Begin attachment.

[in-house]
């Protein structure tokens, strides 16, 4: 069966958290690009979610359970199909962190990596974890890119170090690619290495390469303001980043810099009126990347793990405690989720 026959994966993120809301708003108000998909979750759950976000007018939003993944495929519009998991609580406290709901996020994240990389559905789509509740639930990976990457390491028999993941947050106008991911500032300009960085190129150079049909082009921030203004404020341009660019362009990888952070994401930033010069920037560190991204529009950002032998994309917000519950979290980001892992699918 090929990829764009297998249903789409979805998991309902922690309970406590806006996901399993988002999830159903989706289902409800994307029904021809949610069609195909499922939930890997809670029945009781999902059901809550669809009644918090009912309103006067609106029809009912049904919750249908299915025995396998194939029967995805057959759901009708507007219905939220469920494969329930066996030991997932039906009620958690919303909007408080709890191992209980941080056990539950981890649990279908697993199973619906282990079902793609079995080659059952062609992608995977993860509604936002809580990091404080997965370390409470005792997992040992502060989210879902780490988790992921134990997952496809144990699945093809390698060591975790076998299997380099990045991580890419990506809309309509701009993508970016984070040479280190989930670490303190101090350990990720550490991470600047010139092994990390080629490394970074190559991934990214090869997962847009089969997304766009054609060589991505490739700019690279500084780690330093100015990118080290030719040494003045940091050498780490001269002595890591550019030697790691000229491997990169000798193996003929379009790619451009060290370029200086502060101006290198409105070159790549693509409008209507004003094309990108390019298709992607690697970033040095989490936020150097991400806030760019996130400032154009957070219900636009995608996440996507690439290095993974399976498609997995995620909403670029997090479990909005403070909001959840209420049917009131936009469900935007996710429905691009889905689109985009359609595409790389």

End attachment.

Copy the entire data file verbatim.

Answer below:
[in-house]
């Protein structure tokens, strides 16, 4: 069966958290690009979610359970199909962190990596974890890119170090690619290495390469303001980043810099009126990347793990405690989720 026959994966993120809301708003108000998909979750759950976000007018939003993944495929519009998991609580406290709901996020994240990389559905789509509740639930990976990457390491028999993941947050106008991911500032300009960085190129150079049909082009921030203004404020341009660019362009990888952070994401930033010069920037560190991204529009950002032998994309917000519950979290980001892992699918 090929990829764009297998249903789409979805998991309902922690309970406590806006996901399993988002999830159903989706289902409800994307029904021809949610069609195909499922939930890997809670029945009781999902059901809550669809009644918090009912309103006067609106029809009912049904919750249908299915025995396998194939029967995805057959759901009708507007219905939220469920494969329930066996030991997932039906009620958690919303909007408080709890191992209980941080056990539950981890649990279908697993199973619906282990079902793609079995080659059952062609992608995977993860509604936002809580990091404080997965370390409470005792997992040992502060989210879902780490988790992921134990997952496809144990699945093809390698060591975790076998299997380099990045991580890419990506809309309509701009993508970016984070040479280190989930670490303190101090350990990720550490991470600047010139092994990390080629490394970074190559991934990214090869997962847009089969997304766009054609060589991505490739700019690279500084780690330093100015990118080290030719040494003045940091050498780490001269002595890591550019030697790691000229491997990169000798193996003929379009790619451009060290370029200086502060101006290198409105070159790549693509409008209507004003094309990108390019298709992607690697970033040095989490936020150097991400806030760019996130400032154009957070219900636009995608996440996507690439290095993974399976498609997995995620909403670029997090479990909005403070909001959840209420049917009131936009469900935007996710429905691009889905689109985009359609595409790389």